Extreme winds across the ridges on the parkway. I would guess that there were 40-50mph gusts across the ridges. I was lucky with my deep dish racing wheels not to go down. The last mile or two of the 215 climb plus all fourteen miles (round trip) that I spent on the parkway had a temp of 47-50degF with light drizzle, lots of fog (i.e., riding in the cloud layer), and amazing winds. I tried to push 225-250 watts on the uphills and over 200 watts on the downhills to stay warm in just shorts, short sleeves, and sleeveless rain vest.
$1.59 pizza/coke after school special at the Salem gas station. I was down to $2 so this worked out really well. 1 large slice of pepperoni/sausage pizza and 1 twelve oz can of coke was perfect to get me the last 20 miles home.
The final ride highlight was making it back to the farm having completed the ride that I thought was doomed when I hit the rock climbing Sassafras and pinch flatted my rear wheel. And then to have Kristine and Analise out on the deck of the cabin watching for me and then seeing Analise and Josiah playing with the horses … well, it was the perfect end to a great day.
What a way to end an over-the-top season – with an over-the top epic ride of 163 miles! I planned out this ride a few weeks ago thinking originally that I would combine the Sassafras climb with the Highlands route for over 130 miles. But while playing around with topocreator to make the route, I realized that I could substitute the 215 climb up to the Blue Ridge Parkway instead of Highlands and then continue climbing up to the highest point on the parkway (6053′). It would stretch the ride out over 160 miles, but I knew immediately that this was the ride I wanted to do. About 15 years ago while I was a student at Clemson, I tried twice to ride from Clemson out to the Blue Ridge parkway and back, but failed both times — once making it all the way to the 215 climb but having to turn around unable to complete the climb with my back giving out.
Fast forward fifteen years to Fall 2011, and we’ve had nearly two weeks of perfect weather across the Southeast so approaching Fall Break I knew that the odds of continuing the good weather streak were low. Sure enough, I felt the first rain drops as I was leaving the driveway of the Fieldstone Farm Bed and Breakfast (awesome horse farm we visit every fall break). Even with the overcast skies, it never really started to rain until I was on the 215 climb up to the Blue Ridge Parkway over four hours later.
We changed our plans last minute to stay for Josiah’s baseball game, so we didn’t end up leaving until sunday right after his game. This put us into Fieldstone Farm pretty late combined with the 1 hour timezone change meant that when it was still dark outside at 6:30 eastern, we kept right on sleeping. Still, I made it out the door by 7:30 or so with the kids set up to watch a movie.
The ride out to the mountains was great. Even with a few rain drops and threatening skies, it was still clear enough to see the dark blue outline of the blue ridge mountains. I made it out to the Eastatoe Valley and hit the Dug Mountain climb at 275 watts to try to set the KOM on it without digging too deep. I went easy up the climb out of the Eastatoe Valley and all the way to the top of Beasley Gap on 178. I had my eyes on the Sassafras Mountain KOM. I knew that I still had well over 100 miles left in the ride, so I was aiming for the 280-290 watt range for the nearly 5 mile climb. I was over halfway up it and enjoying chasing the turkeys out of the road on the climbs … they would fly up the road and then land again 1/2 mile ahead. It was a good distraction because I was pushing it hard with a 290 watt average 3 miles into the climb when I was looking down at my GPS to see my current wattage for the climb when I came across some large gravel rocks washed onto the road. I hit one of them hard and immediately pinch flatted. Doh!!!! I realized a couple things very quickly – 1) my attempt at the KOM was done 2) if I didn’t get the tire changed I was in for a long walk back to civilization. I had everything I needed to change the tire, except for the cO2 cartridge that goes with my mini-pump. Without the CO2 cartridge, I wasn’t sure if I would be able to get enough air into the tires having to send the air through the valve extender through the deep dish rim. Fortunately, it worked, albeit very slowly. At one point, I laid down on the road with my helmet still on and pushed back as a head rest, with the tire propped up on my knees and pumping on the tiny pump for several minutes. I would count to 100, rest, and then try some more. I think I eventually got somewhere between 60-70 psi into the tire.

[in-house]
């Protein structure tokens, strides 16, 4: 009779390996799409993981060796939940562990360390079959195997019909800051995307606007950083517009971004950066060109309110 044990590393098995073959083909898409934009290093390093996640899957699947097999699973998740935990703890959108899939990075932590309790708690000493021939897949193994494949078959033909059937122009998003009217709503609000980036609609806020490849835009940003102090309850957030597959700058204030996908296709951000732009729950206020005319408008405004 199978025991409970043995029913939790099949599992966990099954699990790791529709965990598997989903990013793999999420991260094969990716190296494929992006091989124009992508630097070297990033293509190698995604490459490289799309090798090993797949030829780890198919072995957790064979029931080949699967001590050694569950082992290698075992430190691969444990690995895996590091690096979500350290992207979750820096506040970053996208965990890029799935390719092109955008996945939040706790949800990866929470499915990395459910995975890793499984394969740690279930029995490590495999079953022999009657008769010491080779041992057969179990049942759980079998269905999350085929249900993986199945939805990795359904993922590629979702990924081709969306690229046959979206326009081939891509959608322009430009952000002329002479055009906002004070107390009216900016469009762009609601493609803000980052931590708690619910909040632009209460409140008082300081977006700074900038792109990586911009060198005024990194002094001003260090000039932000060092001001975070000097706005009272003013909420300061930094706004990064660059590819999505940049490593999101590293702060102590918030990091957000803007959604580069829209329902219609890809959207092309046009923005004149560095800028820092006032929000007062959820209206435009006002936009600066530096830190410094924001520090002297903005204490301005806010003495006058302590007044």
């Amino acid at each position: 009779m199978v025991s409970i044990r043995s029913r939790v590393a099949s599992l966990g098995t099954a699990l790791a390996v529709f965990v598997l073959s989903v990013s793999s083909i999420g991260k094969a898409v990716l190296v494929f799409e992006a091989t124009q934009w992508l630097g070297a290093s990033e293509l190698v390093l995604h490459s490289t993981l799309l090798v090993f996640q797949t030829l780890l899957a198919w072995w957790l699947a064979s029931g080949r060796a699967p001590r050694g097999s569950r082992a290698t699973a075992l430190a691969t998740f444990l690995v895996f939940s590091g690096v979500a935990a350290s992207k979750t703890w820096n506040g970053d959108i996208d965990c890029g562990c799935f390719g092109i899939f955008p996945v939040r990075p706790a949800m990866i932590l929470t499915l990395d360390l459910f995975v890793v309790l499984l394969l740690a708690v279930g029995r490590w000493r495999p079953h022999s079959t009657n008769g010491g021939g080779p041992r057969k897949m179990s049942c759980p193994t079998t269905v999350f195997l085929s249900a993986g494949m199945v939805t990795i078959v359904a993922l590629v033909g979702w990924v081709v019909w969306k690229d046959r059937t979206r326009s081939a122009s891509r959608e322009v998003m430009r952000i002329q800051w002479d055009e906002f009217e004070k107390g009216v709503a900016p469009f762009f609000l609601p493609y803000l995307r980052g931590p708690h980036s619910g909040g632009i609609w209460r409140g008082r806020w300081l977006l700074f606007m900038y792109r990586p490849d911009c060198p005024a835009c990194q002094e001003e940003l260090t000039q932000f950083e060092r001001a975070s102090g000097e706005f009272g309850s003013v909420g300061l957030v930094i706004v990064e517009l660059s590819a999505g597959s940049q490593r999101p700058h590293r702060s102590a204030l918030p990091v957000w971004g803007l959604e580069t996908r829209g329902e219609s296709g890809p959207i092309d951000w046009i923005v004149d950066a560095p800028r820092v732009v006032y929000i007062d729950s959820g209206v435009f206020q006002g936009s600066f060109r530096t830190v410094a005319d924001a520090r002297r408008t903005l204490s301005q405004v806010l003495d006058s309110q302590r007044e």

After finishing the climb to the top, I took a couple quick pictures and then headed back down somewhat slowly to make sure I didn’t have a pinch-flat blowout. It was on one of the steep pitches that I startled a group of turkeys nearly taking out one (see ride highlight section). The bottom part of Sassafras has been repaved so starting to get a little bit more trust in the tire, I went ahead and let go of the brakes hitting 54 on the steep section below Chimney Top gap. Oh and I forgot that I almost hit a squirrel through here going 54. That would not have been good for me, the squirrel, or my squishy rear tire.
Once I made it down to the bottom, I was faced with a choice – turn left to head back and finish up a nice 9000+ ft 85 mile ride and be back way earlier than Kristine was expecting me, or turn right and try to finish the ride even with the squishy rear tire. I turned right reasoning that Rosman, NC probably had a bike shop where I could borrow a floor pump to finishing pumping up my rear tire. When I made it to Rosman, I couldn’t find a bike shop, but my rear tire seemed to be holding the air that I had it in it. I pushed on reasoning that it was mostly uphill to the Blue Ridge Parkway and that I was going to make it there and then I could repump up my tire with my mini-pump once I made it to the top and before I started back down the mountain. As I started to gain altitude, the weather started to head south because I was climbing into the cloud layer. The light drizzle became a heavier rain mist / fog and the temp dropped below 50 degF by the time I made it to the parkway